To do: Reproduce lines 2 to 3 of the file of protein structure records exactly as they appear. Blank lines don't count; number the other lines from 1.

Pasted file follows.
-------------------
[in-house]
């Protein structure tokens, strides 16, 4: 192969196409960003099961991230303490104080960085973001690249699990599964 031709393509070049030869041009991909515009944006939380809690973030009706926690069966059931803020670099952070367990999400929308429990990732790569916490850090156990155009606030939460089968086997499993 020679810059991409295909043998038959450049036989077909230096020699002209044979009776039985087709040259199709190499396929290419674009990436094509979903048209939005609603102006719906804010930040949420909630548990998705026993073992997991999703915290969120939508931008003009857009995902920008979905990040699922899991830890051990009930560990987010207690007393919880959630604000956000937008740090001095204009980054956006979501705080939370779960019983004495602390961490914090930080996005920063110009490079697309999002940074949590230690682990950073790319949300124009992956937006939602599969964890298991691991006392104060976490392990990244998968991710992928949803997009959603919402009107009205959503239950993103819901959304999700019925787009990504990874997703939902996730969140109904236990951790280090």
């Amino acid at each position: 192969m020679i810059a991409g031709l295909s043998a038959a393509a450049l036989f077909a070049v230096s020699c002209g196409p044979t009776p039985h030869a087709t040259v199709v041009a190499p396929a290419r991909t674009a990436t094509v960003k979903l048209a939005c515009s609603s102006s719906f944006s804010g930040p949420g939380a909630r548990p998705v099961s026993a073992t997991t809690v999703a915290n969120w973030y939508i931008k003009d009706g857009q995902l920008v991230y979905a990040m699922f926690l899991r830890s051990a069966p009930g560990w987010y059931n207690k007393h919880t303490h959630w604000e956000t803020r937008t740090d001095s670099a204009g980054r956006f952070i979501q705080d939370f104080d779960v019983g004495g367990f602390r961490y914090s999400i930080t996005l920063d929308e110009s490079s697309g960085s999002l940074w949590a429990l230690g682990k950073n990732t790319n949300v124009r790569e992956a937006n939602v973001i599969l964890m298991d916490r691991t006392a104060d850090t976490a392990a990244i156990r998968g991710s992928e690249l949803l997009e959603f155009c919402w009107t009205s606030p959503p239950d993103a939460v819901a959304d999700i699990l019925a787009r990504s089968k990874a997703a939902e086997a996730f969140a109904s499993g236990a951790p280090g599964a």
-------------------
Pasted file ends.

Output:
């Protein structure tokens, strides 16, 4: 192969196409960003099961991230303490104080960085973001690249699990599964 031709393509070049030869041009991909515009944006939380809690973030009706926690069966059931803020670099952070367990999400929308429990990732790569916490850090156990155009606030939460089968086997499993 020679810059991409295909043998038959450049036989077909230096020699002209044979009776039985087709040259199709190499396929290419674009990436094509979903048209939005609603102006719906804010930040949420909630548990998705026993073992997991999703915290969120939508931008003009857009995902920008979905990040699922899991830890051990009930560990987010207690007393919880959630604000956000937008740090001095204009980054956006979501705080939370779960019983004495602390961490914090930080996005920063110009490079697309999002940074949590230690682990950073790319949300124009992956937006939602599969964890298991691991006392104060976490392990990244998968991710992928949803997009959603919402009107009205959503239950993103819901959304999700019925787009990504990874997703939902996730969140109904236990951790280090």
């Amino acid at each position: 192969m020679i810059a991409g031709l295909s043998a038959a393509a450049l036989f077909a070049v230096s020699c002209g196409p044979t009776p039985h030869a087709t040259v199709v041009a190499p396929a290419r991909t674009a990436t094509v960003k979903l048209a939005c515009s609603s102006s719906f944006s804010g930040p949420g939380a909630r548990p998705v099961s026993a073992t997991t809690v999703a915290n969120w973030y939508i931008k003009d009706g857009q995902l920008v991230y979905a990040m699922f926690l899991r830890s051990a069966p009930g560990w987010y059931n207690k007393h919880t303490h959630w604000e956000t803020r937008t740090d001095s670099a204009g980054r956006f952070i979501q705080d939370f104080d779960v019983g004495g367990f602390r961490y914090s999400i930080t996005l920063d929308e110009s490079s697309g960085s999002l940074w949590a429990l230690g682990k950073n990732t790319n949300v124009r790569e992956a937006n939602v973001i599969l964890m298991d916490r691991t006392a104060d850090t976490a392990a990244i156990r998968g991710s992928e690249l949803l997009e959603f155009c919402w009107t009205s606030p959503p239950d993103a939460v819901a959304d999700i699990l019925a787009r990504s089968k990874a997703a939902e086997a996730f969140a109904s499993g236990a951790p280090g599964a």